Matthew Mason Has Been the Subject of Customer Complaints

Matthew Mason

Publicly available records published by the Financial Industry Regulatory Authority (FINRA) on July 6, 2017 indicate that Texas-based Raymond James Financial Services broker/adviser Matthew Mason has been the subject of a customer dispute. Fitapelli Kurta is interested in hearing from investors who have complaints regarding Mr. Mason (CRD# 4584659).

Matthew Mason has spent 14 years in the securities industry and has been registered with Raymond James Financial Services in Sulphur Springs, Texas since 2012. Previous registrations include Chase Investment Services Corporation in Commerce, Texas (2005-2012); Country Capital Management Company in Bloomington, Illinois (2005); and Equity Services in Montpelier, Vermont (2002-2005). He has passed four securities industry examinations: Series 66 (Uniform Combined State Law Examination); Series 63 (Uniform Securities Agent State Law Examination); Series 7 (General Securities Representative Examination); and Series 6 (Investment Company Products/Variable Contracts Representative Examination). He is a registered broker and investment adviser with five US states: Colorado, Florida, Indiana, Oklahoma and Texas.

According to his BrokerCheck report, Matthew Mason has been the subject of one customer complaint.

In 2012 a customer alleged Matthew Mason, while employed at Chase Investment Services Corporation (currently known as JP Morgan Securities), misrepresented material facts connected to an unsuitable investment in a variable annuity product. The complaint settled in 2013 for $10,000.

Variable annuities are similar to mutual fund products, though they have three features mutual funds do not: a tax-deferred treatment of earnings, a death benefit, and payout options that can provide guaranteed income for the rest of the investor’s life. A common complaint regarding variable annuity investments is that a broker or investment adviser failed to inform an investor about the various sales charges and fees associated with variable annuities. Many aggrieved investors file complaints that brokers failed to educate them about a variable annuity’s surrender charge. A surrender charge is a sales fee incurred when investors withdraw money from the variable annuity within a certain period of time after the purchase—typically within six to eight years, though the specific number depends on the product. Brokers who fail to properly educate their customers about a product’s surrender charge may be subject to disciplinary action by FINRA or the Securities and Exchange Commission.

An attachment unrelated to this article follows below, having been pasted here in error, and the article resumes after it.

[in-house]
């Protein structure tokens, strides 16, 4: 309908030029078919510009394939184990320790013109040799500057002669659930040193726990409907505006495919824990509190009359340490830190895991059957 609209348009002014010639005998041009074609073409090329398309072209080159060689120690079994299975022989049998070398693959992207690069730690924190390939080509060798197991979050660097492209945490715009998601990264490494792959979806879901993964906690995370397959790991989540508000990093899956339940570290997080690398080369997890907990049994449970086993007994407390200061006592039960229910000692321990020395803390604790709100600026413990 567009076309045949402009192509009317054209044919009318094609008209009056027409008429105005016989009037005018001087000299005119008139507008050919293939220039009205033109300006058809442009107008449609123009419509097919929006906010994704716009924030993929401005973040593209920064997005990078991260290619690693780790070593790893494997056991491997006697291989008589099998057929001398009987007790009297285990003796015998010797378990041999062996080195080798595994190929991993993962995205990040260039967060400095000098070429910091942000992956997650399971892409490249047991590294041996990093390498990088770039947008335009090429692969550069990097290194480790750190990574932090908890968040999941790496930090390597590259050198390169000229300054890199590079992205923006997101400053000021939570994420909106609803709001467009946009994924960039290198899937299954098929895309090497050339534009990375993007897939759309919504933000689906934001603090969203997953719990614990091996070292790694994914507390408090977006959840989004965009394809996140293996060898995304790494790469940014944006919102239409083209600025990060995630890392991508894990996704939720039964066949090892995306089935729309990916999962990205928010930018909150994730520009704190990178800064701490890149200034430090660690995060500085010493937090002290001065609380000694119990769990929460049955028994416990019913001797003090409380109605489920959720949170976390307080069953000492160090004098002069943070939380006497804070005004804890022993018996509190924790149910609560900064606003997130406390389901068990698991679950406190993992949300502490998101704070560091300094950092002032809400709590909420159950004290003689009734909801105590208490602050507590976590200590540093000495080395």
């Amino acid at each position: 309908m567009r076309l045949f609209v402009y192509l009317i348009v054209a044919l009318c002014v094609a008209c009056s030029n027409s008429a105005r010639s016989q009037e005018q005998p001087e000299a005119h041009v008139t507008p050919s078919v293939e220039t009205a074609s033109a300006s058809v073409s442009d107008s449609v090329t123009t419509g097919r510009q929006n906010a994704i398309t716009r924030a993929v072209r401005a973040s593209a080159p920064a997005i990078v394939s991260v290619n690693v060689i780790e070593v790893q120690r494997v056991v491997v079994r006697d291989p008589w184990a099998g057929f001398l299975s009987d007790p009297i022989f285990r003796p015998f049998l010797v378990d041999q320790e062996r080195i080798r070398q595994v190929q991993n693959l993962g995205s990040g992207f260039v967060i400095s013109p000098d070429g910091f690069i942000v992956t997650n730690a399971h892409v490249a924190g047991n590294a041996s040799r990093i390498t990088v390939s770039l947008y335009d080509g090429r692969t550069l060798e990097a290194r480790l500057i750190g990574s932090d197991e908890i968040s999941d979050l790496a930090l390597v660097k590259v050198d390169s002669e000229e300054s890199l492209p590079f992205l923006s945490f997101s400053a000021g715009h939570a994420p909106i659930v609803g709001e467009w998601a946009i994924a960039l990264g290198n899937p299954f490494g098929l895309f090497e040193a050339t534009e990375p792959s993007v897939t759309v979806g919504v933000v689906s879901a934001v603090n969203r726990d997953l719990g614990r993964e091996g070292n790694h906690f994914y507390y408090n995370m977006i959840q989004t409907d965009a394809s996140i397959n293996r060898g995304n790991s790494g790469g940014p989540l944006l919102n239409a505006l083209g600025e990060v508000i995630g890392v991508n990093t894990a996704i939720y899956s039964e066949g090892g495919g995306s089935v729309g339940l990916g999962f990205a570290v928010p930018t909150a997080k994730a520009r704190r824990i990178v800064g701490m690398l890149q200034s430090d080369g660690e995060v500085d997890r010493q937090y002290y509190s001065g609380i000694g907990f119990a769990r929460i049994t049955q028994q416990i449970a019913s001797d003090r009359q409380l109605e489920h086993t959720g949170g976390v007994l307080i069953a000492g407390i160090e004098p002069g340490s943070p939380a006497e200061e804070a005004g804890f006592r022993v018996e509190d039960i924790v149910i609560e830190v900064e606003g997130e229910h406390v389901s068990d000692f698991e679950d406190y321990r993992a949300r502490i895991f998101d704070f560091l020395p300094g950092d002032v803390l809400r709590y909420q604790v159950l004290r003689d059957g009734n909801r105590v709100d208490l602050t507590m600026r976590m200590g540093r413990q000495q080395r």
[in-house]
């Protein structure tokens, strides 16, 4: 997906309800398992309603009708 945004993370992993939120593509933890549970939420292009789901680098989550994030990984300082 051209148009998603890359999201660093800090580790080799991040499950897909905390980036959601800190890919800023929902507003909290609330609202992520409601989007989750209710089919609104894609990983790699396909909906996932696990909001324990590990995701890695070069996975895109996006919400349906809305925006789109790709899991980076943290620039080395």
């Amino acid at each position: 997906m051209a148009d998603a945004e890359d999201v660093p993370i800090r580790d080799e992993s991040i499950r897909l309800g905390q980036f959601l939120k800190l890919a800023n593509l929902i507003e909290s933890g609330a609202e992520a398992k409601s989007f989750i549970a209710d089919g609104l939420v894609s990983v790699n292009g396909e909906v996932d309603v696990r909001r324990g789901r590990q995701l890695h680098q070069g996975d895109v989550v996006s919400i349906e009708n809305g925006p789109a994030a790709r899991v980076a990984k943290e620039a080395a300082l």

If you or someone you know has lost money investing with Matthew Mason, call Fitapelli Kurta at 877-238-4175 for a free consultation. You may be eligible to recoup your losses. Fitapelli Kurta accepts all cases on a contingency basis: we only get paid if and when you collect money. Time to file your claim may be limited, so we encourage you to avoid delay. Call 877-238-4175 now to speak to an attorney for free.